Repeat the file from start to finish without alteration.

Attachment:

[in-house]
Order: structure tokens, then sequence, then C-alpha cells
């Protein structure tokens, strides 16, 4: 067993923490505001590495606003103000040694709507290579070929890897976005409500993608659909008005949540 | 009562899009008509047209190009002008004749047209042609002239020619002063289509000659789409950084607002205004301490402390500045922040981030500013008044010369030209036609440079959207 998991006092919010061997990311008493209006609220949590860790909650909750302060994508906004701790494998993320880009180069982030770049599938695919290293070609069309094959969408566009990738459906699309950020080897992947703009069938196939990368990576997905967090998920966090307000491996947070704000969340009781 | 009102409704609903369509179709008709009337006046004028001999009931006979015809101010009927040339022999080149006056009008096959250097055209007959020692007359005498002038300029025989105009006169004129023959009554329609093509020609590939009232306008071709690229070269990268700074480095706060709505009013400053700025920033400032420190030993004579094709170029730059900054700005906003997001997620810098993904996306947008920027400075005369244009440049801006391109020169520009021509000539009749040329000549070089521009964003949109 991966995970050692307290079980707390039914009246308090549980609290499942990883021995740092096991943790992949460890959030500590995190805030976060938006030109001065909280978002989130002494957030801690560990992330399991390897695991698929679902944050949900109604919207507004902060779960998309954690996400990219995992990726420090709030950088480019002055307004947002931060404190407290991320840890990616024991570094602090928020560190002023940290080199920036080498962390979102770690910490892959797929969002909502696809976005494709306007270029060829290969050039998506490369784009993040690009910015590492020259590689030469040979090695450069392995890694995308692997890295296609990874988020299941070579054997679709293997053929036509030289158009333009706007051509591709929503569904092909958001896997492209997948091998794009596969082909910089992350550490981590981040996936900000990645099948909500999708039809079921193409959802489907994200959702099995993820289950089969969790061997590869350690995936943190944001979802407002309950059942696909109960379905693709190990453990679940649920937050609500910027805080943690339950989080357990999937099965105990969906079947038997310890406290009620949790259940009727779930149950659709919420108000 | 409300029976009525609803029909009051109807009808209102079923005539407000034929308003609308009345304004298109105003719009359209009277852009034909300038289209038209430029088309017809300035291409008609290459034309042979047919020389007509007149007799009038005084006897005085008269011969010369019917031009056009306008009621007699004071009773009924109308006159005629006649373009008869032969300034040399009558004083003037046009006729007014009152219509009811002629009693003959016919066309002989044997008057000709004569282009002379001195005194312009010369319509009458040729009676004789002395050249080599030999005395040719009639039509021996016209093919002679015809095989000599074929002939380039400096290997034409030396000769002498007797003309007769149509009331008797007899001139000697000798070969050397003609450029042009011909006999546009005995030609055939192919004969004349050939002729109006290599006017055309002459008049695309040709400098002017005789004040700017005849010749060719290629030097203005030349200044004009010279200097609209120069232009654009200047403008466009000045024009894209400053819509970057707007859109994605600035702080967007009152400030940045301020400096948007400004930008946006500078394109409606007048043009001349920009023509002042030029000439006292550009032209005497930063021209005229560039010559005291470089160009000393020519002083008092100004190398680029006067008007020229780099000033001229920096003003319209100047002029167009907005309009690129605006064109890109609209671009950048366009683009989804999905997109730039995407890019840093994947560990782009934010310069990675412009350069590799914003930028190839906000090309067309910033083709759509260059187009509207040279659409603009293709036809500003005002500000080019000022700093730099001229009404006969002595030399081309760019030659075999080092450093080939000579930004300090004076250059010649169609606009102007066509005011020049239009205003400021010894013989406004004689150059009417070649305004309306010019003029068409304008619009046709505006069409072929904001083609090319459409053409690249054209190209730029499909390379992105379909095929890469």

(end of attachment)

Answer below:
[in-house]
Order: structure tokens, then sequence, then C-alpha cells
């Protein structure tokens, strides 16, 4: 067993923490505001590495606003103000040694709507290579070929890897976005409500993608659909008005949540 | 009562899009008509047209190009002008004749047209042609002239020619002063289509000659789409950084607002205004301490402390500045922040981030500013008044010369030209036609440079959207 998991006092919010061997990311008493209006609220949590860790909650909750302060994508906004701790494998993320880009180069982030770049599938695919290293070609069309094959969408566009990738459906699309950020080897992947703009069938196939990368990576997905967090998920966090307000491996947070704000969340009781 | 009102409704609903369509179709008709009337006046004028001999009931006979015809101010009927040339022999080149006056009008096959250097055209007959020692007359005498002038300029025989105009006169004129023959009554329609093509020609590939009232306008071709690229070269990268700074480095706060709505009013400053700025920033400032420190030993004579094709170029730059900054700005906003997001997620810098993904996306947008920027400075005369244009440049801006391109020169520009021509000539009749040329000549070089521009964003949109 991966995970050692307290079980707390039914009246308090549980609290499942990883021995740092096991943790992949460890959030500590995190805030976060938006030109001065909280978002989130002494957030801690560990992330399991390897695991698929679902944050949900109604919207507004902060779960998309954690996400990219995992990726420090709030950088480019002055307004947002931060404190407290991320840890990616024991570094602090928020560190002023940290080199920036080498962390979102770690910490892959797929969002909502696809976005494709306007270029060829290969050039998506490369784009993040690009910015590492020259590689030469040979090695450069392995890694995308692997890295296609990874988020299941070579054997679709293997053929036509030289158009333009706007051509591709929503569904092909958001896997492209997948091998794009596969082909910089992350550490981590981040996936900000990645099948909500999708039809079921193409959802489907994200959702099995993820289950089969969790061997590869350690995936943190944001979802407002309950059942696909109960379905693709190990453990679940649920937050609500910027805080943690339950989080357990999937099965105990969906079947038997310890406290009620949790259940009727779930149950659709919420108000 | 409300029976009525609803029909009051109807009808209102079923005539407000034929308003609308009345304004298109105003719009359209009277852009034909300038289209038209430029088309017809300035291409008609290459034309042979047919020389007509007149007799009038005084006897005085008269011969010369019917031009056009306008009621007699004071009773009924109308006159005629006649373009008869032969300034040399009558004083003037046009006729007014009152219509009811002629009693003959016919066309002989044997008057000709004569282009002379001195005194312009010369319509009458040729009676004789002395050249080599030999005395040719009639039509021996016209093919002679015809095989000599074929002939380039400096290997034409030396000769002498007797003309007769149509009331008797007899001139000697000798070969050397003609450029042009011909006999546009005995030609055939192919004969004349050939002729109006290599006017055309002459008049695309040709400098002017005789004040700017005849010749060719290629030097203005030349200044004009010279200097609209120069232009654009200047403008466009000045024009894209400053819509970057707007859109994605600035702080967007009152400030940045301020400096948007400004930008946006500078394109409606007048043009001349920009023509002042030029000439006292550009032209005497930063021209005229560039010559005291470089160009000393020519002083008092100004190398680029006067008007020229780099000033001229920096003003319209100047002029167009907005309009690129605006064109890109609209671009950048366009683009989804999905997109730039995407890019840093994947560990782009934010310069990675412009350069590799914003930028190839906000090309067309910033083709759509260059187009509207040279659409603009293709036809500003005002500000080019000022700093730099001229009404006969002595030399081309760019030659075999080092450093080939000579930004300090004076250059010649169609606009102007066509005011020049239009205003400021010894013989406004004689150059009417070649305004309306010019003029068409304008619009046709505006069409072929904001083609090319459409053409690249054209190209730029499909390379992105379909095929890469």